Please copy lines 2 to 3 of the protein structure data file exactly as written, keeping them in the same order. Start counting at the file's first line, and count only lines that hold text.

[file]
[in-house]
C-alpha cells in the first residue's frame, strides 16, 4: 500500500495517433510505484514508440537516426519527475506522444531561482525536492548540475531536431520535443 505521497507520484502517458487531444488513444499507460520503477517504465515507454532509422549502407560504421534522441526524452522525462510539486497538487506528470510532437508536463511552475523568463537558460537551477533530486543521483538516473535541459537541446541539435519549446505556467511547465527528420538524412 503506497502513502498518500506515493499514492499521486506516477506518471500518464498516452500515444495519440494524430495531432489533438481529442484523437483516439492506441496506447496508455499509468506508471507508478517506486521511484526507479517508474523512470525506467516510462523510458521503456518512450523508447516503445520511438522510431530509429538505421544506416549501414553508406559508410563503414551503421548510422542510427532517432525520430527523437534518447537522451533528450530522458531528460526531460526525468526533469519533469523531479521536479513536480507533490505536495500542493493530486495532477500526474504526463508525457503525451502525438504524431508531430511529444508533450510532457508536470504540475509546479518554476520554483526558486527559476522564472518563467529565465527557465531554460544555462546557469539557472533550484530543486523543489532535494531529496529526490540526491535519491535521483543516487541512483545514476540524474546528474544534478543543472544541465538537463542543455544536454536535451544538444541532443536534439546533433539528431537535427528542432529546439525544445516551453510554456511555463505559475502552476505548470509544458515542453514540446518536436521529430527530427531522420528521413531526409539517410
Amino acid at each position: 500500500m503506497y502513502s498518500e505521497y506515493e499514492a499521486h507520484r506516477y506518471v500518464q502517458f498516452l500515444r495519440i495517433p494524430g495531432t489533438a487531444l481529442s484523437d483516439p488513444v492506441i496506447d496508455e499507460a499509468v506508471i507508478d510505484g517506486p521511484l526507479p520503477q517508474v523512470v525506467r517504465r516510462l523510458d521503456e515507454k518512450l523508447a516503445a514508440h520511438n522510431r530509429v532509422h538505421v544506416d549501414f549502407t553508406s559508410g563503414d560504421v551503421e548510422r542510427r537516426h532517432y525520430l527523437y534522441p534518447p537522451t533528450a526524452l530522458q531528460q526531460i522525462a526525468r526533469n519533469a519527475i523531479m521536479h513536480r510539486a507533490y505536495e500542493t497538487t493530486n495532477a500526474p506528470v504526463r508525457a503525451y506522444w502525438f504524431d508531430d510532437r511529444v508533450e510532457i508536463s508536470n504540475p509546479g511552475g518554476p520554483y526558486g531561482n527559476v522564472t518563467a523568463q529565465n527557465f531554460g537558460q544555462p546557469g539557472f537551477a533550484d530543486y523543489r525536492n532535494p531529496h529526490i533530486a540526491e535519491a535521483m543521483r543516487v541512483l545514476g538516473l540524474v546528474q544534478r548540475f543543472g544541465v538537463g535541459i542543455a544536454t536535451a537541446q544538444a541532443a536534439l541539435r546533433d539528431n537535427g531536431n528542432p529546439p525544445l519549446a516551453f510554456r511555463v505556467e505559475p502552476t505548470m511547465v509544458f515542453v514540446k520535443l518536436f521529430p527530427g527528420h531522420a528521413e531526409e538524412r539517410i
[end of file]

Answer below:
C-alpha cells in the first residue's frame, strides 16, 4: 500500500495517433510505484514508440537516426519527475506522444531561482525536492548540475531536431520535443 505521497507520484502517458487531444488513444499507460520503477517504465515507454532509422549502407560504421534522441526524452522525462510539486497538487506528470510532437508536463511552475523568463537558460537551477533530486543521483538516473535541459537541446541539435519549446505556467511547465527528420538524412 503506497502513502498518500506515493499514492499521486506516477506518471500518464498516452500515444495519440494524430495531432489533438481529442484523437483516439492506441496506447496508455499509468506508471507508478517506486521511484526507479517508474523512470525506467516510462523510458521503456518512450523508447516503445520511438522510431530509429538505421544506416549501414553508406559508410563503414551503421548510422542510427532517432525520430527523437534518447537522451533528450530522458531528460526531460526525468526533469519533469523531479521536479513536480507533490505536495500542493493530486495532477500526474504526463508525457503525451502525438504524431508531430511529444508533450510532457508536470504540475509546479518554476520554483526558486527559476522564472518563467529565465527557465531554460544555462546557469539557472533550484530543486523543489532535494531529496529526490540526491535519491535521483543516487541512483545514476540524474546528474544534478543543472544541465538537463542543455544536454536535451544538444541532443536534439546533433539528431537535427528542432529546439525544445516551453510554456511555463505559475502552476505548470509544458515542453514540446518536436521529430527530427531522420528521413531526409539517410
Amino acid at each position: 500500500m503506497y502513502s498518500e505521497y506515493e499514492a499521486h507520484r506516477y506518471v500518464q502517458f498516452l500515444r495519440i495517433p494524430g495531432t489533438a487531444l481529442s484523437d483516439p488513444v492506441i496506447d496508455e499507460a499509468v506508471i507508478d510505484g517506486p521511484l526507479p520503477q517508474v523512470v525506467r517504465r516510462l523510458d521503456e515507454k518512450l523508447a516503445a514508440h520511438n522510431r530509429v532509422h538505421v544506416d549501414f549502407t553508406s559508410g563503414d560504421v551503421e548510422r542510427r537516426h532517432y525520430l527523437y534522441p534518447p537522451t533528450a526524452l530522458q531528460q526531460i522525462a526525468r526533469n519533469a519527475i523531479m521536479h513536480r510539486a507533490y505536495e500542493t497538487t493530486n495532477a500526474p506528470v504526463r508525457a503525451y506522444w502525438f504524431d508531430d510532437r511529444v508533450e510532457i508536463s508536470n504540475p509546479g511552475g518554476p520554483y526558486g531561482n527559476v522564472t518563467a523568463q529565465n527557465f531554460g537558460q544555462p546557469g539557472f537551477a533550484d530543486y523543489r525536492n532535494p531529496h529526490i533530486a540526491e535519491a535521483m543521483r543516487v541512483l545514476g538516473l540524474v546528474q544534478r548540475f543543472g544541465v538537463g535541459i542543455a544536454t536535451a537541446q544538444a541532443a536534439l541539435r546533433d539528431n537535427g531536431n528542432p529546439p525544445l519549446a516551453f510554456r511555463v505556467e505559475p502552476t505548470m511547465v509544458f515542453v514540446k520535443l518536436f521529430p527530427g527528420h531522420a528521413e531526409e538524412r539517410i